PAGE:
I don’t like musicals. Until Hadestown. I’m tremendously grateful that Anais Mitchell’s musical gave me the chance to finally examine why I hold this prejudice. I’m still working it out, but I think I understand a little more about what a good, or even a great musical might be for me.
The music of Hadestown comes from a singer-songwriter steeped in the American folk tradition of harnessing common truths, from poverty and desperation to the dream of a glorious transcendence, always held a little ahead the hero. The wonderful alchemy that Hadestown pulls off is to speak to our incomprehensible and frightening times with freshness, joy and even hope…through the retelling of a 2000-year-old myth and the retooling of musical traditions which have their roots around a century ago.
We have an acoustic ensemble, onstage throughout, consisting of: piano, accordion, violin, cello, guitar, trombone, glockenspiel, double bass and percussion. This group of musicians is as tight as one could as for, and it seems that, throughout the decade-long gestation of the show (still always, apparently, always changing and shifting) they have been given the freedom to add their contributions to songs that feel always moving, always alive.
Mitchell’s songs manage to communicate the foot-stomping catchiness that is the province of musical theatre and yet meld them with the ancient, deep heritage on which she draws as a songwriter. No song is like another – even when compositions are extended and reprised between acts or scenes, the musicians, Mitchell and her arrangers are always interested in pushing the story forward musically, and the songs keep mutating in new directions.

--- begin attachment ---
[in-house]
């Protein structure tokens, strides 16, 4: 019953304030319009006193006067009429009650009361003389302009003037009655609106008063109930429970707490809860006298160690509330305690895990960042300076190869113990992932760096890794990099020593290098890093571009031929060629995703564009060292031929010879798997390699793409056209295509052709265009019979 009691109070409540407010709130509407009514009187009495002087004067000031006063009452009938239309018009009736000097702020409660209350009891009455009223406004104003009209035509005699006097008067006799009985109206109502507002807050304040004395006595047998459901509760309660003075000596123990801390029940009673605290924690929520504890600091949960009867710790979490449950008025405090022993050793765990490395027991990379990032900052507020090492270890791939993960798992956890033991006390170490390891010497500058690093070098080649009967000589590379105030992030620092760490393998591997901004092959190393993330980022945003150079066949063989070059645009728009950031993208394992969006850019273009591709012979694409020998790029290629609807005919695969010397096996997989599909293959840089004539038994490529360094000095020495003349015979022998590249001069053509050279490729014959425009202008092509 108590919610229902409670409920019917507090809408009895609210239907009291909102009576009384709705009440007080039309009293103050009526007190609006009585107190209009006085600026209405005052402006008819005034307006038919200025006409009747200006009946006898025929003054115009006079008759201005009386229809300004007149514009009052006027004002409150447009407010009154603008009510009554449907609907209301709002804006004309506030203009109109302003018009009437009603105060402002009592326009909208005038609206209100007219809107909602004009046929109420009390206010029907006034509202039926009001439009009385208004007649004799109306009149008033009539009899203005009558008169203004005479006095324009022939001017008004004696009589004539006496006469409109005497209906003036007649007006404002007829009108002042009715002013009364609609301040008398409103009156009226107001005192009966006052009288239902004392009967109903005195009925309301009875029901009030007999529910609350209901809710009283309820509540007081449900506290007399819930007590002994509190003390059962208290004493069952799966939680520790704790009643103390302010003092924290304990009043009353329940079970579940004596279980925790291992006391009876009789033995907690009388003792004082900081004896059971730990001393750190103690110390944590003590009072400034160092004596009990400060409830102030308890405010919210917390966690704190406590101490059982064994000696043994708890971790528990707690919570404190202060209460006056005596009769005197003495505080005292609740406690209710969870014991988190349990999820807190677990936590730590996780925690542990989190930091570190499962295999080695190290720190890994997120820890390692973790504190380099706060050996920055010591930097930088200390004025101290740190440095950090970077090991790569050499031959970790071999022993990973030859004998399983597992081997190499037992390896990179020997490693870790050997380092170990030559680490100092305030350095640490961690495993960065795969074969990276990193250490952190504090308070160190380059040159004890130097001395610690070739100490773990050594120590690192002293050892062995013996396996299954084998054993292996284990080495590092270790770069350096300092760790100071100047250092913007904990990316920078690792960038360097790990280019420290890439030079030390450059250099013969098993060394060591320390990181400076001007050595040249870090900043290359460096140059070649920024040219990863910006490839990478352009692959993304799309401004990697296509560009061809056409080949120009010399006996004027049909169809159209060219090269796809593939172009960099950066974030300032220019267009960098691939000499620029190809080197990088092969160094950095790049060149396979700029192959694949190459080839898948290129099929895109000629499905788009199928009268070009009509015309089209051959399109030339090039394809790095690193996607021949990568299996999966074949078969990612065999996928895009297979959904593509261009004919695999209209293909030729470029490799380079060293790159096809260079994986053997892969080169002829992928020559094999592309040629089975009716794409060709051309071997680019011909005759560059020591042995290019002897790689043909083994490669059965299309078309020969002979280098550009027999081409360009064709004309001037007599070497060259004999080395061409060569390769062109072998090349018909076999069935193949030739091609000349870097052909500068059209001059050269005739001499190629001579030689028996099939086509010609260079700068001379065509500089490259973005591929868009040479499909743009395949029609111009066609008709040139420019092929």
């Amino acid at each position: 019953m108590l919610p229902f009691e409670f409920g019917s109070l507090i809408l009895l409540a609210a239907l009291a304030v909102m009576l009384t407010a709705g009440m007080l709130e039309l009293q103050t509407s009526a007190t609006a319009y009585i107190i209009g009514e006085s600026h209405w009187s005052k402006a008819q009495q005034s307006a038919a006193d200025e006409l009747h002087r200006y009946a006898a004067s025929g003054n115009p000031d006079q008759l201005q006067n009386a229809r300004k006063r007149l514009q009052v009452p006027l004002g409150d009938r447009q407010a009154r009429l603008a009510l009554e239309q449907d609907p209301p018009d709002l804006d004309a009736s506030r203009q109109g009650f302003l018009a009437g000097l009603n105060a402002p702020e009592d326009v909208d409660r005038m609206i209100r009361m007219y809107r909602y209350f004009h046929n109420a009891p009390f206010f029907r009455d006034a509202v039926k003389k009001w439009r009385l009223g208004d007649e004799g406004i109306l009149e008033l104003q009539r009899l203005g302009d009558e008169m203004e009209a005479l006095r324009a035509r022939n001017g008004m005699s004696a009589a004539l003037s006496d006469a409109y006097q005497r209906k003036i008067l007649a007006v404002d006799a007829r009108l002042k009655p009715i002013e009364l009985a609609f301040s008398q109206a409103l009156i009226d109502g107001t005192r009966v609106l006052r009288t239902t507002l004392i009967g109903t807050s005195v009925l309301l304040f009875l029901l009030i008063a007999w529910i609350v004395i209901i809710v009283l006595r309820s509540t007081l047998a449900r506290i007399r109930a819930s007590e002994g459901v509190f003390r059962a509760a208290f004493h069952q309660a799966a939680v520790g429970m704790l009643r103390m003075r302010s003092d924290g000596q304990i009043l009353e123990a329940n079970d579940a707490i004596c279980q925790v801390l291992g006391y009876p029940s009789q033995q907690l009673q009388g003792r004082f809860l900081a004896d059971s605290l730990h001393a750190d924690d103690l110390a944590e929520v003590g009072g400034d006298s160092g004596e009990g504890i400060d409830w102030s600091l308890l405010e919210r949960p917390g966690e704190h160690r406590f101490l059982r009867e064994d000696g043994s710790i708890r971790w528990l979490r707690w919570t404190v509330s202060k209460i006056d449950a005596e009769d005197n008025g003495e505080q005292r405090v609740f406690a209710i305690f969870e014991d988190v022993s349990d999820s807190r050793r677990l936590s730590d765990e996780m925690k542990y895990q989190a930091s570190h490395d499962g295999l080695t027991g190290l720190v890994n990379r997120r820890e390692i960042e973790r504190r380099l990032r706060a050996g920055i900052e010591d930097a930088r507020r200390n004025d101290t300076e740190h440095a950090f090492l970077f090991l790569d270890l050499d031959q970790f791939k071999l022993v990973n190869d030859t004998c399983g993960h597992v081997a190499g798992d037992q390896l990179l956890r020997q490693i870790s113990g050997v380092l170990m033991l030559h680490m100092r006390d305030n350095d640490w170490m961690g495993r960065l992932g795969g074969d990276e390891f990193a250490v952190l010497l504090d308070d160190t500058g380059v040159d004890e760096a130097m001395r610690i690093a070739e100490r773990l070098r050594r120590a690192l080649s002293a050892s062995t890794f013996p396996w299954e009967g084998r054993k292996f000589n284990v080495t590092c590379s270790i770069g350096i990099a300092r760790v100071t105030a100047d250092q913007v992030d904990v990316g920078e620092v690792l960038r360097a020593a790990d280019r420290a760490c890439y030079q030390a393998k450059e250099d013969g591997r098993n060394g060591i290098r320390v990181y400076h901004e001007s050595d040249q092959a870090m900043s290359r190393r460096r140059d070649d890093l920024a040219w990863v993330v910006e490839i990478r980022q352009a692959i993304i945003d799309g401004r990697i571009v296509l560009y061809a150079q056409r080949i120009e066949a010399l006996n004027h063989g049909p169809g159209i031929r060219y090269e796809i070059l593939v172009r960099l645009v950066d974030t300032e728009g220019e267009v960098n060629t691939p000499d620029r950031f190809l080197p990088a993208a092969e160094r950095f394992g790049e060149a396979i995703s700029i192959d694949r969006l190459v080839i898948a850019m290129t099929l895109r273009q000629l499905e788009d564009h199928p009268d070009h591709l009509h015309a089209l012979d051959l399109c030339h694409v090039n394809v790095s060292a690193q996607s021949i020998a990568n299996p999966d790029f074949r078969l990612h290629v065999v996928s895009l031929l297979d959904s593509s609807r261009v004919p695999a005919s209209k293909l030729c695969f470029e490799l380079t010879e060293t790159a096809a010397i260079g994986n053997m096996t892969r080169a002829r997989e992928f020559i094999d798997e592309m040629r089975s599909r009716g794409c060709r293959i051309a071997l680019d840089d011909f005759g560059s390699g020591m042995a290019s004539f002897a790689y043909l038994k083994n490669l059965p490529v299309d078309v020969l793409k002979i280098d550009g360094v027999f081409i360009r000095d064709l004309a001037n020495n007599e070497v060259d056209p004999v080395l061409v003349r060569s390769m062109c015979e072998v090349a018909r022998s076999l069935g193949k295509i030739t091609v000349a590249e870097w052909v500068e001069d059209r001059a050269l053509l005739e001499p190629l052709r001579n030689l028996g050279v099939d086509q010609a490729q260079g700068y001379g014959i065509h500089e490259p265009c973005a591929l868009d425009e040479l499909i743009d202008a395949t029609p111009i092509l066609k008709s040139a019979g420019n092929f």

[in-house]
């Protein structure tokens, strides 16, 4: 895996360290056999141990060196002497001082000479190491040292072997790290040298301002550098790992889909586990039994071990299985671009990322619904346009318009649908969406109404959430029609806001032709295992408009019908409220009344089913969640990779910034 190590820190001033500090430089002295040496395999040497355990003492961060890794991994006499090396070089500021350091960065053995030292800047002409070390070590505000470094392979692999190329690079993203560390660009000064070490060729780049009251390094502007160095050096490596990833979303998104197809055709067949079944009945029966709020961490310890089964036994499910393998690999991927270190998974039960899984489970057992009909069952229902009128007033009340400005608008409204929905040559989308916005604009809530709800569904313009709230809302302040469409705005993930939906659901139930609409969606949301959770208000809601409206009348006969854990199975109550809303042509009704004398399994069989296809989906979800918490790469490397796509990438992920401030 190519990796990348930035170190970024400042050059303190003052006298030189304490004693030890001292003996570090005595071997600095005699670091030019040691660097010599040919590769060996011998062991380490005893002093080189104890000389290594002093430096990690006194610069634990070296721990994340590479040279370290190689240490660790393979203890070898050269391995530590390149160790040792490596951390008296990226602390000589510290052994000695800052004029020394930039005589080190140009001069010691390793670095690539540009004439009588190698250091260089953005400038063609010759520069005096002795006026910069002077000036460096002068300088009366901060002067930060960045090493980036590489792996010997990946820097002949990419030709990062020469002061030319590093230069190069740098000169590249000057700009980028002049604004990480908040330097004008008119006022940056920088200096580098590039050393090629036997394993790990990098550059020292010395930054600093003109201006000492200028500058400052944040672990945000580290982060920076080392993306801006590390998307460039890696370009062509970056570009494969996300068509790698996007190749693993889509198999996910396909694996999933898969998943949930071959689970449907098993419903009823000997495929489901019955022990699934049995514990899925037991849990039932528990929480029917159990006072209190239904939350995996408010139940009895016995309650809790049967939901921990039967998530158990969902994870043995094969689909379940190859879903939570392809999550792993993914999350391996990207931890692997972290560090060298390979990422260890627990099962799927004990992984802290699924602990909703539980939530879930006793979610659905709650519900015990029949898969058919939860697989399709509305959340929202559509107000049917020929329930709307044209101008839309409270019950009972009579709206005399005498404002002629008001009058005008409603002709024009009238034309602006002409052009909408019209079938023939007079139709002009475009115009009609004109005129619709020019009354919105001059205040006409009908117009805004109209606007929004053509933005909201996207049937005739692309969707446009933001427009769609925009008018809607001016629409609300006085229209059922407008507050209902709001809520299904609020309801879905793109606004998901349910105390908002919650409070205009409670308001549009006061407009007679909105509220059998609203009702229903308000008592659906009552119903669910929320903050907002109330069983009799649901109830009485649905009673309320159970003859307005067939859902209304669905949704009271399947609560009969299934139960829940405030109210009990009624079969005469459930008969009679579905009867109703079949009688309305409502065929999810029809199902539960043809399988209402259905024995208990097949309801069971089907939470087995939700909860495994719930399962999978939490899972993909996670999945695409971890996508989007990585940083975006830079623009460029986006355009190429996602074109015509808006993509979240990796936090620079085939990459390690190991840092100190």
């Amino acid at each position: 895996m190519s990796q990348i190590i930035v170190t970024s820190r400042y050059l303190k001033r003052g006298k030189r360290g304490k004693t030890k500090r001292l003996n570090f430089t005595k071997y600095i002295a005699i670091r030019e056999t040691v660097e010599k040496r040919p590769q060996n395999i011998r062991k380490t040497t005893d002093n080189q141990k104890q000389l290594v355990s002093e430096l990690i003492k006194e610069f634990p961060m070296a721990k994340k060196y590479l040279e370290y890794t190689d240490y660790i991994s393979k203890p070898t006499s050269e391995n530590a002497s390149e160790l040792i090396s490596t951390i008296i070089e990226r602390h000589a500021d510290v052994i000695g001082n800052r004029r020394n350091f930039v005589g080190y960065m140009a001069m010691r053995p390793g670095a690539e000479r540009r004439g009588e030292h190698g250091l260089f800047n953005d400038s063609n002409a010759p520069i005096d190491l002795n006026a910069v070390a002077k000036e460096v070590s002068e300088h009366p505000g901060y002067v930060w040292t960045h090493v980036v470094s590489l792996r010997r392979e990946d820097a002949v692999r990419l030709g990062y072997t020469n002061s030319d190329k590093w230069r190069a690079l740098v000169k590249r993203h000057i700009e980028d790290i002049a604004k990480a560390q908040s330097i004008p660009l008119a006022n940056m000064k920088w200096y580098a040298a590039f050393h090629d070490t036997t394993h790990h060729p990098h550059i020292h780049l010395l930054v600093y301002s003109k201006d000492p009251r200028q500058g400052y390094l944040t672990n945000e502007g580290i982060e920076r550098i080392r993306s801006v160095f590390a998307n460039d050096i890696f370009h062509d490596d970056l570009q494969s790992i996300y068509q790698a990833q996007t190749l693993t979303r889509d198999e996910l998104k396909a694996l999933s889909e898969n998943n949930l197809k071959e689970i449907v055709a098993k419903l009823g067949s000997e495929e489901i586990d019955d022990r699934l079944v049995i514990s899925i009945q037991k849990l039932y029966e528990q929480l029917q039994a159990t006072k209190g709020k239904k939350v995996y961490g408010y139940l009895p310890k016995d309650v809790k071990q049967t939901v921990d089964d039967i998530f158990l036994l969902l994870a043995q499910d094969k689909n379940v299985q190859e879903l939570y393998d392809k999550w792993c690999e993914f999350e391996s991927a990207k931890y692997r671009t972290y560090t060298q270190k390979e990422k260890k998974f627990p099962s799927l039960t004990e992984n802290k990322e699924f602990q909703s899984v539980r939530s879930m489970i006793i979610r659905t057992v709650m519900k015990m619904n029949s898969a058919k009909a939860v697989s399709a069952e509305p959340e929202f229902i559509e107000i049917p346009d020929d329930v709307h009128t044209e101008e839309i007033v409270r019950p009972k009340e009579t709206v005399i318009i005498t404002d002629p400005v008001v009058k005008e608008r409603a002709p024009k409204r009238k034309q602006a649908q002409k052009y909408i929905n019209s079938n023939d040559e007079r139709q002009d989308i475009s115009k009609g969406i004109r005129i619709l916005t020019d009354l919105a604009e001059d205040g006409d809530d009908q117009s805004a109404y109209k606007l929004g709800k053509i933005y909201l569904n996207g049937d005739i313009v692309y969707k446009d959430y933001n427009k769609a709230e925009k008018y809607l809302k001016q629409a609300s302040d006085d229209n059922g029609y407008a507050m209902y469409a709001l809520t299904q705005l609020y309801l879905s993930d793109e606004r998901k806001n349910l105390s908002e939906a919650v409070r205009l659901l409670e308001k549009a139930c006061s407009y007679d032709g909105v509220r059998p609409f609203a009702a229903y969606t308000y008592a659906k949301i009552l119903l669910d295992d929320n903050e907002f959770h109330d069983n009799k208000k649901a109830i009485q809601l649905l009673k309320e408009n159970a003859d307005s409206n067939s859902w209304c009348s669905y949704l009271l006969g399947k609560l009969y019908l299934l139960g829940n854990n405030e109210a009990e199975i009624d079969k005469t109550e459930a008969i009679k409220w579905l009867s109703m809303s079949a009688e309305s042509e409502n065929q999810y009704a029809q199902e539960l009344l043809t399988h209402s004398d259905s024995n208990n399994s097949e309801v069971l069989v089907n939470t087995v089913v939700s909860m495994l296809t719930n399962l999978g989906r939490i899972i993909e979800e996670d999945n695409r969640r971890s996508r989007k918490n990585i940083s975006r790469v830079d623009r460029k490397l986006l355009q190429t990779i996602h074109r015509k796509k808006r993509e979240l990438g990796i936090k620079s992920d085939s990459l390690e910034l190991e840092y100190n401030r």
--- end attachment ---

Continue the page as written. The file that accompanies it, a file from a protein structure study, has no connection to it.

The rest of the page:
There is something about the whole production which seems, magically, to partake of this exciting doubleness: both old and new, contemporary and ancient. Rachel Hauck’s set is a beautiful edifice, a kind of dreamlike New Orleans saloon around 1933; the costumes, designed by Michael Krass, are gorgeously intelligent. Andre de Shields as Hermes looks the picture of a Greek god transplanted to a seedy American setting and Amber Gray’s Persephone is an attired appropriately like a combination of genteel brothel madam and stony widow.
The show clearly plays with archetype, with cliché, just like it plays with myth, but the songs and the performances are strong enough to overcome all suspicion. Andre de Shields frequently steals the show with a devilishly witty and inscrutable portrayal of Hermes, and Patrick Page’s depths, both vocal, and, when he takes off his trademark shades, in his welling eyes, give us plenty to think about. Hadestown is certainly not a modern psychological musical (if such a thing exists): rather it achieves the potential for music, imaginative performance and deep underlying foundations to come together to create something that simply felt deeply meaningful, somehow timeless. 10 years in the making, writing and devising; many hundreds more in the weaving of the myths and the music. The result? The only musical (so far) I ever really loved.